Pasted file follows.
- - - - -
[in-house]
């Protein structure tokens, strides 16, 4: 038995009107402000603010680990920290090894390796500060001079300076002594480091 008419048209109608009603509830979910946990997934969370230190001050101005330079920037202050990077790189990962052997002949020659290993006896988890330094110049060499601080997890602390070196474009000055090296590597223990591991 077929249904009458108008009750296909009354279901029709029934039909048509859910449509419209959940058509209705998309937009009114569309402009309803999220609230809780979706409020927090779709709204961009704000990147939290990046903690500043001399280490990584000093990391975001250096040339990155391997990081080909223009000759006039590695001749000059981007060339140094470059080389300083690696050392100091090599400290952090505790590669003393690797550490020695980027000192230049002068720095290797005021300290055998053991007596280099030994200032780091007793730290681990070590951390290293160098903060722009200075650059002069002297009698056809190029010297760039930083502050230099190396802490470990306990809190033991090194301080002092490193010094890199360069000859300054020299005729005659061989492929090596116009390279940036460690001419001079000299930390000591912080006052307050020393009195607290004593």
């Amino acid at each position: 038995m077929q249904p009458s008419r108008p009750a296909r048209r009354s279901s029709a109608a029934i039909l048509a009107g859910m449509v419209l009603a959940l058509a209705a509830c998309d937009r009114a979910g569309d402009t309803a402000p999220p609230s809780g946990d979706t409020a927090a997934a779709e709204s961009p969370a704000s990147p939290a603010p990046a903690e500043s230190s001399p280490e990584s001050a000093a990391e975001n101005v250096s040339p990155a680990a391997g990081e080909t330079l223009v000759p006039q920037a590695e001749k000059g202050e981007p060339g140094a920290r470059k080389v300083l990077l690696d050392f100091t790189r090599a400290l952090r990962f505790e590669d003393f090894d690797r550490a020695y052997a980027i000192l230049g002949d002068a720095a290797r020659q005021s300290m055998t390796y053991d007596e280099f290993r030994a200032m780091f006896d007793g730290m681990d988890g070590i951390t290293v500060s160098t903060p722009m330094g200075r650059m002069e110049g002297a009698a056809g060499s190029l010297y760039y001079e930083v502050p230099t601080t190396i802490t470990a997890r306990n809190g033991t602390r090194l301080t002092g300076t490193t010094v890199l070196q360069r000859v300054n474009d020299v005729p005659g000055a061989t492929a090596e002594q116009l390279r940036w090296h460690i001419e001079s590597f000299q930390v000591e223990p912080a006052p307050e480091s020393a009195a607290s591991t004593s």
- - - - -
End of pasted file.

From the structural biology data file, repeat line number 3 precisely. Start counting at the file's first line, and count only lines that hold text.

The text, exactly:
């Amino acid at each position: 038995m077929q249904p009458s008419r108008p009750a296909r048209r009354s279901s029709a109608a029934i039909l048509a009107g859910m449509v419209l009603a959940l058509a209705a509830c998309d937009r009114a979910g569309d402009t309803a402000p999220p609230s809780g946990d979706t409020a927090a997934a779709e709204s961009p969370a704000s990147p939290a603010p990046a903690e500043s230190s001399p280490e990584s001050a000093a990391e975001n101005v250096s040339p990155a680990a391997g990081e080909t330079l223009v000759p006039q920037a590695e001749k000059g202050e981007p060339g140094a920290r470059k080389v300083l990077l690696d050392f100091t790189r090599a400290l952090r990962f505790e590669d003393f090894d690797r550490a020695y052997a980027i000192l230049g002949d002068a720095a290797r020659q005021s300290m055998t390796y053991d007596e280099f290993r030994a200032m780091f006896d007793g730290m681990d988890g070590i951390t290293v500060s160098t903060p722009m330094g200075r650059m002069e110049g002297a009698a056809g060499s190029l010297y760039y001079e930083v502050p230099t601080t190396i802490t470990a997890r306990n809190g033991t602390r090194l301080t002092g300076t490193t010094v890199l070196q360069r000859v300054n474009d020299v005729p005659g000055a061989t492929a090596e002594q116009l390279r940036w090296h460690i001419e001079s590597f000299q930390v000591e223990p912080a006052p307050e480091s020393a009195a607290s591991t004593s």